Nevertheless, I long for women like this in my life. For the sense of belonging and the unconditional love and support that goes with it. It’s been too long since I participated in a good Bible study – and even that one…I didn’t really bond with the women there.

    As for Girl-Time ideas, I can’t think of anything more than you have already mentioned – and I have done all those over the years, except for the girls only trip. But I want to! Working on it. Small groups, though, are where I feel most secure – 4 or fewer!

    C – I like you idea of quiet service. It is something I try hard to do in small ways. Going deep is harder.

    Liked by 1 person

    • I know! ASW works as a moniker for now. I had all intentions of using my real name but in light of the latest, I guess I’m staying anonymous for now.

      I feel for you on the friendships. They are not easy. I spent some “lonely” years in my 2+ decades here in hubby’s hometown, never meeting people I could get really close to. That is just something that usually happens over time and many shared experiences, which is why I’m so grateful for my “far away” Diva friendships that have stayed strong (and I work hard at that too– I’m usually the one to get the ball rolling on plans). I’ve been in some Bible studies where no one reached out or seemed interest in taking it a step further; and then I’ve been in some where I met people I’d seen for years and didn’t realize how much we had in common. Vulnerability can only come when trust builds. And trust builds when people are willing to listen and not quickly judge. Most (not all) Bible studies are great for building that trust and vulnerability.

      If I were you, I’d continue to pursue women’s Bible studies. Some will have great people and others maybe not so much. The thing is, you never know when you’ll bless someone else. I’d also reach out to people who seem like potential friend material, and suggest low-commitment times together– lunch out or a chick flick at the movies. You can build from there. I will tell you that most people don’t take the effort to reach out, and sometimes that feels hurtful. Just realize it’s not their season to be able to do that and it isn’t necessarily about you.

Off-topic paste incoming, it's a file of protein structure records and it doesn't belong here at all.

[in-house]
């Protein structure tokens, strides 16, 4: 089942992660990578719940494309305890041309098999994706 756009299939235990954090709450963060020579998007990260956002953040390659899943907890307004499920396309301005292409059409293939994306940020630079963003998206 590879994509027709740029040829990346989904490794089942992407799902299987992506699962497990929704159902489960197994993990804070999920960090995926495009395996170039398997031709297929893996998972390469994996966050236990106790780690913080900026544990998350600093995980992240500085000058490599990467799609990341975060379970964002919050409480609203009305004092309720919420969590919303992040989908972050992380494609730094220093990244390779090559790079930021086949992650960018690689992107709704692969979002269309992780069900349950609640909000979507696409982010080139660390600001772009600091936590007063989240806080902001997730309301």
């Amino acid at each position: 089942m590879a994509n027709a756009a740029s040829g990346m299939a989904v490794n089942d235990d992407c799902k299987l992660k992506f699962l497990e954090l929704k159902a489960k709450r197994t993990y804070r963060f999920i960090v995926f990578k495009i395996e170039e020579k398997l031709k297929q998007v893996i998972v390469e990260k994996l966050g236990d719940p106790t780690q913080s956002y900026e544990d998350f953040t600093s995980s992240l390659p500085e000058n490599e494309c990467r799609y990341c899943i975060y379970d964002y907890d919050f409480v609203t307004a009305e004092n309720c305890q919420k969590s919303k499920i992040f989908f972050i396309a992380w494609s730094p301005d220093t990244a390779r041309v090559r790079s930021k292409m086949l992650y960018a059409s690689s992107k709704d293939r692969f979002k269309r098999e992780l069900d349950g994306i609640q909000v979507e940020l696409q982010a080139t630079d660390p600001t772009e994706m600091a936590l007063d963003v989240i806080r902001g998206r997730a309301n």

I really wanted more local gal pals. They will NEVER be as close as my Divas, but I had to work at it. I had to keep inviting people until they began to realize how much they enjoyed the time. The tyranny of work and family and other life pressures can make people forget how important these friendships are. Now I get so many positive comments about how grateful some have been that I’ve reached out and made the effort, and made it as effortless as possible for them. And of course you know that saying, to have a friend you need to be a friend. I have to constantly remind myself to be a better and more caring listener, and turn conversations back to others and not towards me. If I can even ask a question that shows I’ve listened, like “How are things going for your Dad? Son? Sister…” it means the world to people. I also have to expect them to be imperfect like me, and not overburden them with my long list of issues (aka, become a drain on anyone).

      Praying that you are able to find what you’re looking for. It can be hard if you’ve had hurts. Just heard a great Rick Warren message on happiness, and one thing that can so totally change our attitude about people is to pray for them (rather than complain about them or judge). It’s something I know I have to work on!

      Liked by 1 person

Leave a Reply

Fill in your details below or click an icon to log in: Logo

You are commenting using your account. Log Out / Change )

Twitter picture

You are commenting using your Twitter account. Log Out / Change )

Facebook photo

You are commenting using your Facebook account. Log Out / Change )

Google+ photo

You are commenting using your Google+ account. Log Out / Change )

Connecting to %s